The institute also will launch community development programs in New York and a third city yet to be named.
Soros acknowledges he's directing his largesse to the USA at a time when his adopted home is enjoying a prolonged economic boom. "I do not see this as an emergency intervention," Soros said in an interview. "But I think that to have a reasonably just society, there should be ongoing concern and intervention in issues that are troubling and undermining our society."
Fellow philanthropists admiringly compare Soros, 67, to Carnegie, the steel baron who endowed hundreds of local public libraries. "This is a man who's willing to take the whole world as his stage, and to act on that stage in a way to, he hopes, change history for the better," says Nelson Aldrich Jr., editor of American Benefactor, a magazine for philanthropists.
His critics question his motives. "At first people thought, because of his background on Wall Street and because of the work he did in Eastern Europe, that he was an anti-communist -- and then because of the drug stuff, that he was a libertarian," says Robert Pambianco of the Capital Research Center, a conservative think tank in Washington, D.C. "But it's become increasingly clear, as he's gotten involved in public policy in this country, he's the ACLU with a billion dollars."
Going full tilt
Soros draws attention not just for what he gives to, but for how much. "On the issues that (Soros' institute) decided to look at, they have gone full tilt," says Paul Demko of the Chronicle of Philanthropy. "They haven't said, 'We're going to put a couple hundred thousand dollars here.' They've said, 'Here's $ 50 million, here's $ 25 million,' and jumped head first into things. That's pretty bold."
Soros says he wants to give away all his money in his lifetime. But he keeps earning more and concedes there's so much of it he probably won't be able to.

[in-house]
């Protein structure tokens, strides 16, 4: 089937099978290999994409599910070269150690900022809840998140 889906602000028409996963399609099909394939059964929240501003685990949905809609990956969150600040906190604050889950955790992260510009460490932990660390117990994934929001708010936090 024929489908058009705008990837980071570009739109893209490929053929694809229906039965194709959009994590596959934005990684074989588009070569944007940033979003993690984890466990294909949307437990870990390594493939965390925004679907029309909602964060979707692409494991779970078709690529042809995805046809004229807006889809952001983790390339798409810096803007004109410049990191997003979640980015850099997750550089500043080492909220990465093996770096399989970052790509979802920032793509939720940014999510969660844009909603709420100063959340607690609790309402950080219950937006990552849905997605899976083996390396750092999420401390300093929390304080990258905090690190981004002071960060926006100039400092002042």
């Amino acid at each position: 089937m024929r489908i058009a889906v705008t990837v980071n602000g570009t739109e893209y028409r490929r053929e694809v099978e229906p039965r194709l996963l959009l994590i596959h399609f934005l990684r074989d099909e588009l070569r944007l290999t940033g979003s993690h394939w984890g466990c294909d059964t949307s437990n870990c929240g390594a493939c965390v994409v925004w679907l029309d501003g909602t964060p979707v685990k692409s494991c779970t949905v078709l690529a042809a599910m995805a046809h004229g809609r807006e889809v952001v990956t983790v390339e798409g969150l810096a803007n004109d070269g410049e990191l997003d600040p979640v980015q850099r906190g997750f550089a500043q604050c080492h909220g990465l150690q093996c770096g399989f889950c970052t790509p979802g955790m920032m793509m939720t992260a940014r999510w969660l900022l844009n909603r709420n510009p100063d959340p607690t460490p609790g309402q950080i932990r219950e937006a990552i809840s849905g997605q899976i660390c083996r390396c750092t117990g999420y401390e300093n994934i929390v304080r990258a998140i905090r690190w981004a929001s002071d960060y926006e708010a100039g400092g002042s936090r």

His open society philosophy certainly sounds more like the USA than the post-communist East. "We do have very, very open debate in this country," Soros says. "There are areas where there's a bigoted approach, as for instance in drugs. There are areas we just refuse to deal with, like the problem of dying. In those areas, I am fostering debate.
"For a politician to touch the drug issue is touching the third rail. . . . I think this is an issue where public opinion is way ahead of the politicians."
Critics of needle exchange say it condones drug use and is a first step toward legalization. Soros does not favor legalization, says Ethan Nadelmann, head of the Lindesmith Center, the Open Society Institute's drug policy reform program.
"What George is about is sensible, pragmatic and compassionate approaches to dealing with drugs and drug addiction," Nadelmann says. "You can count on other people to pay for the safe stuff. Our money should be used to pay for things no one else will pay for because it's too hot to handle."
But being viewed as too politically aligned could hinder his foundation's work, Soros says. "It's a danger, and I'd like to avoid it. But I'm willing to expose myself because, on an issue like drugs, very few people are in a position to take the abuse that I've taken."
In other words, a pile of money makes a good soapbox, especially when you're espousing something unpopular. And spending money to help solve problems gives legitimacy to a point of view, Soros says.
"If you're actually doing something about an issue . . . it gives you a much stronger ground for advocacy," Soros says. "There's an old Soviet joke about goose liver pate. You have to mix it a little bit: one horse to one goose liver.
"Advocacy and actual engagement should be also mixed: a goose liver of advocacy and a horse of actively pulling your weight."
Copyright (c) 1997, USA Today